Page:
My parents bought the chair when they were pregnant with me. Rocking makes my mom sick, so it’s a glider, with a little gliding ottoman to match. It started in my room, moved with us from house to house, always anchoring the corner of the nursery wherever we called home. Six babies my mom has rocked there, cuddled, nursed, sang to sleep. When we moved again, into what will most likely be my parent’s longterm home, there was no nursery for it to settle.
The chair got tucked into my parent’s room, in the corner by my mom’s bible study materials and laptop. She sits there every morning; we all find our way into that chair when we visit her room. It’s where we all started, and to sink into those brown cushions and send it gliding back and forth a few times feels like home. Over the course of our lives, every one of us have pinched our fingers in it at least once, curled up to read a book, sat on the ottoman to get a loose tooth pulled or itch cream rubbed on a mosquito bite and to talk to Mom while she rocked back and forth.
My aunt had a December baby, and she says she has a special attachment to their tree and lights now, ever since she spent so many nights watching them and feeding Lauren. I can’t help but think that the arrival of Christmas decorations will always be special to Lauren too, that as she grows, the lights will warm her heart a little bit more than the rest of us. They’re her lights, just like the chair is our chair.
So many moments in my life are like this, I’ve noticed. The tiny little details God has woven into my life, so seemingly minuscule that I’ve had to look hard to find them, to snatch them up, to hold them close. Summer days at the lake, running up from the lake sunsoaked and damp, to a feast of bbq chicken and corn on the cob and iceberg salad on the porch, everyone squished onto the picnic tables with the sun in our eyes and the sounds of the waves and the screen door sliding back and forth and peach cobbler for dessert. Setting up our tree and how the aroma from it fills the house, and needles poke through our socks as we make our way to the kitchen for endless helpings of my great grandma’s nutmeg cookies that taste like Christmas itself. Pancakes on Sunday mornings, and how I use the sound of frozen blueberries hitting the strainer as my signal to get out of bed each week. The side of the stage where Andy told me that he liked me, and the way my heart still speeds up and I can’t stop smiling when I walk through and just pause to soak it all up and remember.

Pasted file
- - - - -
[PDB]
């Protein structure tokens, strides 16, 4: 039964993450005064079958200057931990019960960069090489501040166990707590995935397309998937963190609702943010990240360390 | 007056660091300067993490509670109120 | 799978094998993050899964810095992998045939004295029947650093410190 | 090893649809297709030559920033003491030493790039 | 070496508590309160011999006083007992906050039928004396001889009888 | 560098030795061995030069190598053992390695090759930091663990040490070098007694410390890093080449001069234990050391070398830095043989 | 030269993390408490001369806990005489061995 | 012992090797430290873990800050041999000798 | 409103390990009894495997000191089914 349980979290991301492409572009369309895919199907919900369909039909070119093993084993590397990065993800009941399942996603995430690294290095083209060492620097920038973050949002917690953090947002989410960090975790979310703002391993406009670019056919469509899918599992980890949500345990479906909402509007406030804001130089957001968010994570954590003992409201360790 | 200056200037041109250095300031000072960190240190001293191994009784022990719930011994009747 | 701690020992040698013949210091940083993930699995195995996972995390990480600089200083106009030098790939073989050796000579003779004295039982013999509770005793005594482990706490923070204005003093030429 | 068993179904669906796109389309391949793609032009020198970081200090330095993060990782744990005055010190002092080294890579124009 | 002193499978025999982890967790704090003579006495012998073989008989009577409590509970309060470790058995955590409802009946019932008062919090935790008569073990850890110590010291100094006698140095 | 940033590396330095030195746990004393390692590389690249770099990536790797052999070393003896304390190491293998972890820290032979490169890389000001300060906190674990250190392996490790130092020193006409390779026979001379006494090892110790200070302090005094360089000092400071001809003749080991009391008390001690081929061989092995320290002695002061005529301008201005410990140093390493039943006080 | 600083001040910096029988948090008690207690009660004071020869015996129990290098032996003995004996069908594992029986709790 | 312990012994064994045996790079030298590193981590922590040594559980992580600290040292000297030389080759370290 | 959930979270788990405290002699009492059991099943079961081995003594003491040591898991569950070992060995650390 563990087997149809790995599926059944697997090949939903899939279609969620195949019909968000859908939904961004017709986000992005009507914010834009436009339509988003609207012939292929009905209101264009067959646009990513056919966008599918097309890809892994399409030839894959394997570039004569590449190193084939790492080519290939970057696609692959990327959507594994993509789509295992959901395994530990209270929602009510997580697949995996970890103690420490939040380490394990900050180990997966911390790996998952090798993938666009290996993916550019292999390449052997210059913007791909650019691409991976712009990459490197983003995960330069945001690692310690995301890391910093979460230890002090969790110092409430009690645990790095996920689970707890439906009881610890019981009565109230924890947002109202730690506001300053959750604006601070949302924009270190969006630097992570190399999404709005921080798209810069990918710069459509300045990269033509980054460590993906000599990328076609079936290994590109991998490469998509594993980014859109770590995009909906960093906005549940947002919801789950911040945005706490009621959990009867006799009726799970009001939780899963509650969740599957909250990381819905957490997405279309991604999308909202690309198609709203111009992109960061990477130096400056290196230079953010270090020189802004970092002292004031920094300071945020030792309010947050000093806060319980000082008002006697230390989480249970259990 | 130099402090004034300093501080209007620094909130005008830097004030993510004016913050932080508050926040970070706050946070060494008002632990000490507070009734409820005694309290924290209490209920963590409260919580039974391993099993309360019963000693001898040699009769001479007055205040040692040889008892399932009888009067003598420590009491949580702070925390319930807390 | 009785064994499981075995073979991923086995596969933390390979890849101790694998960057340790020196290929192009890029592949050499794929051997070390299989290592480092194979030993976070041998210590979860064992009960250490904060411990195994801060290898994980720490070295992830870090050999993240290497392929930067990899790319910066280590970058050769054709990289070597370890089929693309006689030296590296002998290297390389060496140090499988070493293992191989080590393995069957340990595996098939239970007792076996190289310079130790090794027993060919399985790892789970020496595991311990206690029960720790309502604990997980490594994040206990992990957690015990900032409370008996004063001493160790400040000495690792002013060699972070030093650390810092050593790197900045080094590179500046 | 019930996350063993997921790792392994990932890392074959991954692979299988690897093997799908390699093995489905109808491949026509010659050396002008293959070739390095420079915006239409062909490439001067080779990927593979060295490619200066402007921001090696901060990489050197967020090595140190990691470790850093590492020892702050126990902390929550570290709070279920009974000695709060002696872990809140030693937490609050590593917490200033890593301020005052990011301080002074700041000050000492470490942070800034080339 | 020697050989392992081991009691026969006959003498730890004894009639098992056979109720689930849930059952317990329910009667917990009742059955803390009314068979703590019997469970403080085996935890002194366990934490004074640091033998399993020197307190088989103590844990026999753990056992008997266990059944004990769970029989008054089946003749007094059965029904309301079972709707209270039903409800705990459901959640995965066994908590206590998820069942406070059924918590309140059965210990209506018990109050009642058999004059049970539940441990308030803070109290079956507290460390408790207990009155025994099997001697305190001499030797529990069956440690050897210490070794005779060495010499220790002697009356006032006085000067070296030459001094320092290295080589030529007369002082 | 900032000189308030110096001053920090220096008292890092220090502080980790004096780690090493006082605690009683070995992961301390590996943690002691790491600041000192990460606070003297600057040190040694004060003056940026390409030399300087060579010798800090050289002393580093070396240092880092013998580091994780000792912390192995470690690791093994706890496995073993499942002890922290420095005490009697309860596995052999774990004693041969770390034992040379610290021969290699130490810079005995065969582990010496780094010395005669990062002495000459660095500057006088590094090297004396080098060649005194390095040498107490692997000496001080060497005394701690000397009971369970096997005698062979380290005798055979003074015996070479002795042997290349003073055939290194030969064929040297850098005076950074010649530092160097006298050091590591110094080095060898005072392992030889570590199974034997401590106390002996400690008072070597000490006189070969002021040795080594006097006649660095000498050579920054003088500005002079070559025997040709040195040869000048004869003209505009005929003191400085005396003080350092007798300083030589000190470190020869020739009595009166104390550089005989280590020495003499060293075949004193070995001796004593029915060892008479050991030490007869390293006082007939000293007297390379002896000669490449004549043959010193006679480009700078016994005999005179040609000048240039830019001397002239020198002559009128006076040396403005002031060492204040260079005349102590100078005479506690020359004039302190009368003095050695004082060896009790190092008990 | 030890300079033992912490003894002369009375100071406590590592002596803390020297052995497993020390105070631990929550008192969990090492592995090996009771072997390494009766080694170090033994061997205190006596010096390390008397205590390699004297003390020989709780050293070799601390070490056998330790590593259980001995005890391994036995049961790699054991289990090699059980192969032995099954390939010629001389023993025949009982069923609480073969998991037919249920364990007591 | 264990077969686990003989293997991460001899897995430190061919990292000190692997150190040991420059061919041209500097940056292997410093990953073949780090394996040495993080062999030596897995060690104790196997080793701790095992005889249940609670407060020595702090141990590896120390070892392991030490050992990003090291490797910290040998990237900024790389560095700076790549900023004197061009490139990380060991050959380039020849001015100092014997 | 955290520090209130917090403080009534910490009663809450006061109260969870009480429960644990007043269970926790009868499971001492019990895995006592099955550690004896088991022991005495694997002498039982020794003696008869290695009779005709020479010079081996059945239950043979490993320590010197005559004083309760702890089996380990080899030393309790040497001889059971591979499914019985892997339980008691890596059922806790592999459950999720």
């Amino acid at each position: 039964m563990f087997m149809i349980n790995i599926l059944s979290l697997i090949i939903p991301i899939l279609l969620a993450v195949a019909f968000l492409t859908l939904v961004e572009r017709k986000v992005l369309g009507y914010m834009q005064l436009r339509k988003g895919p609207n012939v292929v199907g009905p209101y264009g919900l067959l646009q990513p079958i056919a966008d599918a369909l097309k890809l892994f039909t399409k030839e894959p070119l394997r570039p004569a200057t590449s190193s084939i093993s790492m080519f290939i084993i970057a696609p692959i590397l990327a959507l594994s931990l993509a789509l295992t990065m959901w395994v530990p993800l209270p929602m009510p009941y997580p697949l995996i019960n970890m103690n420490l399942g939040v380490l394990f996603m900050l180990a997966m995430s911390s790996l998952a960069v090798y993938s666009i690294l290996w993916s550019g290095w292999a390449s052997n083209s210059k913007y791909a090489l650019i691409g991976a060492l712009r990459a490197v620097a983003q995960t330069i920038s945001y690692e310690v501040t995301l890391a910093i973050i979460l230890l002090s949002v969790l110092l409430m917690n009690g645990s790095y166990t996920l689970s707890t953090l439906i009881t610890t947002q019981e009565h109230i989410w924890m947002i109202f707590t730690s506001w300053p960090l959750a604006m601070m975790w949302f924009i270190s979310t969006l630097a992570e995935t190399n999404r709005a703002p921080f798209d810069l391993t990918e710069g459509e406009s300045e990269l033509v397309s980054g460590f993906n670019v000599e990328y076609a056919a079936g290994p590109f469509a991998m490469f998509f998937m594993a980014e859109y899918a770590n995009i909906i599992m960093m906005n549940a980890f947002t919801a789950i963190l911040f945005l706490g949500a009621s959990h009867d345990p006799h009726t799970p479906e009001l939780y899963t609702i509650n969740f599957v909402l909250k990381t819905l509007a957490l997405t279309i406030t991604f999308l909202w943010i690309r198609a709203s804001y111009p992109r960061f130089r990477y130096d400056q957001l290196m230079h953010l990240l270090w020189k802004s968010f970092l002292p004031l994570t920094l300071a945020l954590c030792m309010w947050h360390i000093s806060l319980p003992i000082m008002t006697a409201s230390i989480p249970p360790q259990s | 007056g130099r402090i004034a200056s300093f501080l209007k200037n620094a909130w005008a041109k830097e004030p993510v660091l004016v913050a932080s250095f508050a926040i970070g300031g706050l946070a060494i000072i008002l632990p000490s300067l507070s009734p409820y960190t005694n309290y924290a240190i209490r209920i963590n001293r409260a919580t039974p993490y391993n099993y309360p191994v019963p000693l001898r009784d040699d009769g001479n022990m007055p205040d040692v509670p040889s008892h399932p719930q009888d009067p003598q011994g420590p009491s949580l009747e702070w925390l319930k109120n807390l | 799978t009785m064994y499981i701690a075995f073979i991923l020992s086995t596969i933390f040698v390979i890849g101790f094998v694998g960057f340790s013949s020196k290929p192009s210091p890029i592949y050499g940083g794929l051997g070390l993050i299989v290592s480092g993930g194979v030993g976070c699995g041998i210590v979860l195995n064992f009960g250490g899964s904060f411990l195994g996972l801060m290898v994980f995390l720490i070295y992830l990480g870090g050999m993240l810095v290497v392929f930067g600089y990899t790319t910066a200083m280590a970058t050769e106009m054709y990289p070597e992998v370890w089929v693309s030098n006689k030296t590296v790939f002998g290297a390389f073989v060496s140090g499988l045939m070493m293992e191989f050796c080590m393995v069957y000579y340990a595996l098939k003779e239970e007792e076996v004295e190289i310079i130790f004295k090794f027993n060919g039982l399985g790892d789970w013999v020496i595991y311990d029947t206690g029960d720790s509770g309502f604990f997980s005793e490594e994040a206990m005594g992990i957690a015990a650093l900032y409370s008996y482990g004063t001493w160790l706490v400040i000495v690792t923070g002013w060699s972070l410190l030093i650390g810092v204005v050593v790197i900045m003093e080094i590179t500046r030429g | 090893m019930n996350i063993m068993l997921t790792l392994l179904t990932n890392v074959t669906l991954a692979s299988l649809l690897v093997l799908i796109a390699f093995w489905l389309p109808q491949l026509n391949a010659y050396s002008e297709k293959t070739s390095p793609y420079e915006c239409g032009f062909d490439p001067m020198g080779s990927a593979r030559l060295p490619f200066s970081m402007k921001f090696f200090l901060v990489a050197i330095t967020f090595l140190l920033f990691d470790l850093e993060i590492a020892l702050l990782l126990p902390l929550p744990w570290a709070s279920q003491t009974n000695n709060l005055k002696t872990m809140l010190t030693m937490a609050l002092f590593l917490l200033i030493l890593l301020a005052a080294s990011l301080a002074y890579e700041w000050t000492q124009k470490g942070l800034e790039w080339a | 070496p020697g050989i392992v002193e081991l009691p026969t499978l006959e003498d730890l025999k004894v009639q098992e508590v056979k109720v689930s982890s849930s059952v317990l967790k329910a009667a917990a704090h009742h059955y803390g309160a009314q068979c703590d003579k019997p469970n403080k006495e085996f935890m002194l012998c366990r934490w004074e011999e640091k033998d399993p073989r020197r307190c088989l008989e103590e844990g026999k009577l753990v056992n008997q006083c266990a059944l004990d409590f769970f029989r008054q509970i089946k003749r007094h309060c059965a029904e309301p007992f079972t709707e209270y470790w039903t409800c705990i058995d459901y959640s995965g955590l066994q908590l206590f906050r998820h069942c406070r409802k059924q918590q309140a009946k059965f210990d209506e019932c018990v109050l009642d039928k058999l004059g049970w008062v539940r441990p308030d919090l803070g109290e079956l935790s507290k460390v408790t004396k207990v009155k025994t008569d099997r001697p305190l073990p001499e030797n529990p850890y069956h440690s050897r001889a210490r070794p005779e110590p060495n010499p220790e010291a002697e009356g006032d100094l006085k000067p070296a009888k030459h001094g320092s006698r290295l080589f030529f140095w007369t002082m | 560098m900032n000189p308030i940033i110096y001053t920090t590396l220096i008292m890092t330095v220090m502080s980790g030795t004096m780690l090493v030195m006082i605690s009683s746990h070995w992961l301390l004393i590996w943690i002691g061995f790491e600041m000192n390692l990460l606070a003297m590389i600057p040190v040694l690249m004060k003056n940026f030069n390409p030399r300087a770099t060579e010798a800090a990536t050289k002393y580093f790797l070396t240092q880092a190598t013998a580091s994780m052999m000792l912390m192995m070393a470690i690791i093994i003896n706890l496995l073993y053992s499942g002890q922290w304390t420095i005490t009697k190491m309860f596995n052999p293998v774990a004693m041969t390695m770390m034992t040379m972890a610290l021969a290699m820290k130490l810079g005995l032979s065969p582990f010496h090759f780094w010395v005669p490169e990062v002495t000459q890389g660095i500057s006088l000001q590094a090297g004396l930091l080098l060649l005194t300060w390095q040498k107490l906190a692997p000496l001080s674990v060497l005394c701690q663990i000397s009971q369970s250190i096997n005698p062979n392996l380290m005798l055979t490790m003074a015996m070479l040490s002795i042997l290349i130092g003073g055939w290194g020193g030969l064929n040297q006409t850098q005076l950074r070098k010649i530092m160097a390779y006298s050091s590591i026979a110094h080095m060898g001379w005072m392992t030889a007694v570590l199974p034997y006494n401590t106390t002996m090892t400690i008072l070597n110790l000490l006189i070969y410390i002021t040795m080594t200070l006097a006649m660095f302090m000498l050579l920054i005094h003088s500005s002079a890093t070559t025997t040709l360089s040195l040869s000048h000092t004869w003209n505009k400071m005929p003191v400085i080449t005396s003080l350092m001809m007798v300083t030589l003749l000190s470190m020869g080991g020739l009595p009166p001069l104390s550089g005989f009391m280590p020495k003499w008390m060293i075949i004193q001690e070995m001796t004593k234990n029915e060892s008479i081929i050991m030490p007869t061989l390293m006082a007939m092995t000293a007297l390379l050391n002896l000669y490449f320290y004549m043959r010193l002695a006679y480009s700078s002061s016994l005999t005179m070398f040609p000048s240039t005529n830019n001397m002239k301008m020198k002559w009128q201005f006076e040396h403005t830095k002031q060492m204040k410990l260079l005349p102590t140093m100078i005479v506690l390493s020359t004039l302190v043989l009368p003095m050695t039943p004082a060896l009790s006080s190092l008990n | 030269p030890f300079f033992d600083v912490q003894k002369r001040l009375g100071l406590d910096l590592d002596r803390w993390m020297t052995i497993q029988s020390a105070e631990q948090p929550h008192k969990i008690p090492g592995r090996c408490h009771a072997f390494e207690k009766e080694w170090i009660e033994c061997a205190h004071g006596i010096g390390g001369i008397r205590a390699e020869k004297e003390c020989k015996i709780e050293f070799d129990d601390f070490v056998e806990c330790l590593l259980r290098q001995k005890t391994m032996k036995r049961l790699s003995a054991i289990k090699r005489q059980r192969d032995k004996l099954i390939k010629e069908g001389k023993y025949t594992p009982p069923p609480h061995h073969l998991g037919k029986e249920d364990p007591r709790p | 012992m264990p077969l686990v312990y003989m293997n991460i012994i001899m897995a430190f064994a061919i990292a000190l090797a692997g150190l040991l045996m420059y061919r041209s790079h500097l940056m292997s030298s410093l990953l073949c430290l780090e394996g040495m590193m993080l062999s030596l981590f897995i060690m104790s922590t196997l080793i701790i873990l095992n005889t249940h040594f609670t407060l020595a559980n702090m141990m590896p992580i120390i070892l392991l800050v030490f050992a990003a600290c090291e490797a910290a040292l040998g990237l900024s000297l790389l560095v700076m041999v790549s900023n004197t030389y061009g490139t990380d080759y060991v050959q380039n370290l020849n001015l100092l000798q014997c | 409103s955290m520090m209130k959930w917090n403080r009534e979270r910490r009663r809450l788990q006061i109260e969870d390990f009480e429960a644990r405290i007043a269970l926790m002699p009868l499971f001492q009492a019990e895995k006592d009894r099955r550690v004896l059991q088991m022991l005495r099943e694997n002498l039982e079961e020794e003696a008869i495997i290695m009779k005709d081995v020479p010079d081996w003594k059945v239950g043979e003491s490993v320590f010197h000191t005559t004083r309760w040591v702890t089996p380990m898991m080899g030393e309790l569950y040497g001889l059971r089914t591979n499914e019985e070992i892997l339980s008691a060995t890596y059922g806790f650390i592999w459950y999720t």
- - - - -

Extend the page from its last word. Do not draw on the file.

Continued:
As Andy and I have talked about our future family and I dream all those little dreams about motherhood and a baby of our own, one thing I’m looking forward to is slipping into that room, settling into that chair, to feed and rock and sing to my own little one. It feels so complete, to have begun there, cradled close to my momma’s heart, and to be able to do the same to my own son or daughter. It feels so right.
It feels like coming home.